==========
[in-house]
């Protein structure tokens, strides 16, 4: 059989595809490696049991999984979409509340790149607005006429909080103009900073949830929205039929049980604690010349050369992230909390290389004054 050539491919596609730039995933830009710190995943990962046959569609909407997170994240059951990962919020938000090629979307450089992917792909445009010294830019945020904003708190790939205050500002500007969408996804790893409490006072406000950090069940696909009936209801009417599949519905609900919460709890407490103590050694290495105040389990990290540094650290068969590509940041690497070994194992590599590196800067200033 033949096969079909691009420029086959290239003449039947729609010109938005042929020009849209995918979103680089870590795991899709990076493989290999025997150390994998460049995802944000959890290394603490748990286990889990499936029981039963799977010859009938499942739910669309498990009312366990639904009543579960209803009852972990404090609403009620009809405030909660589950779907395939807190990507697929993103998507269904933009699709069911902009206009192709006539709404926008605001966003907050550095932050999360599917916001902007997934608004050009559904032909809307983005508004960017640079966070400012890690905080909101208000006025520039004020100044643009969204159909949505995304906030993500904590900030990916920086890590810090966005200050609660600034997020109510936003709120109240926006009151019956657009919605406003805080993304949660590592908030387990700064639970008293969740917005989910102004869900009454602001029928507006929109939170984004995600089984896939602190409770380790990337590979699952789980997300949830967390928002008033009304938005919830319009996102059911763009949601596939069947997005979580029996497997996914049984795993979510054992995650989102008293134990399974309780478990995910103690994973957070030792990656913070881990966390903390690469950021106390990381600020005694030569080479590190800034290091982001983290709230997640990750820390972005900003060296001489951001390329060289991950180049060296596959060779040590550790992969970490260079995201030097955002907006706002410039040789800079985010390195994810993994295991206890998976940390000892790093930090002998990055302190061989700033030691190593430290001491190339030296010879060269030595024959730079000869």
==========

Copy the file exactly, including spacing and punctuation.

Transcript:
[in-house]
């Protein structure tokens, strides 16, 4: 059989595809490696049991999984979409509340790149607005006429909080103009900073949830929205039929049980604690010349050369992230909390290389004054 050539491919596609730039995933830009710190995943990962046959569609909407997170994240059951990962919020938000090629979307450089992917792909445009010294830019945020904003708190790939205050500002500007969408996804790893409490006072406000950090069940696909009936209801009417599949519905609900919460709890407490103590050694290495105040389990990290540094650290068969590509940041690497070994194992590599590196800067200033 033949096969079909691009420029086959290239003449039947729609010109938005042929020009849209995918979103680089870590795991899709990076493989290999025997150390994998460049995802944000959890290394603490748990286990889990499936029981039963799977010859009938499942739910669309498990009312366990639904009543579960209803009852972990404090609403009620009809405030909660589950779907395939807190990507697929993103998507269904933009699709069911902009206009192709006539709404926008605001966003907050550095932050999360599917916001902007997934608004050009559904032909809307983005508004960017640079966070400012890690905080909101208000006025520039004020100044643009969204159909949505995304906030993500904590900030990916920086890590810090966005200050609660600034997020109510936003709120109240926006009151019956657009919605406003805080993304949660590592908030387990700064639970008293969740917005989910102004869900009454602001029928507006929109939170984004995600089984896939602190409770380790990337590979699952789980997300949830967390928002008033009304938005919830319009996102059911763009949601596939069947997005979580029996497997996914049984795993979510054992995650989102008293134990399974309780478990995910103690994973957070030792990656913070881990966390903390690469950021106390990381600020005694030569080479590190800034290091982001983290709230997640990750820390972005900003060296001489951001390329060289991950180049060296596959060779040590550790992969970490260079995201030097955002907006706002410039040789800079985010390195994810993994295991206890998976940390000892790093930090002998990055302190061989700033030691190593430290001491190339030296010879060269030595024959730079000869």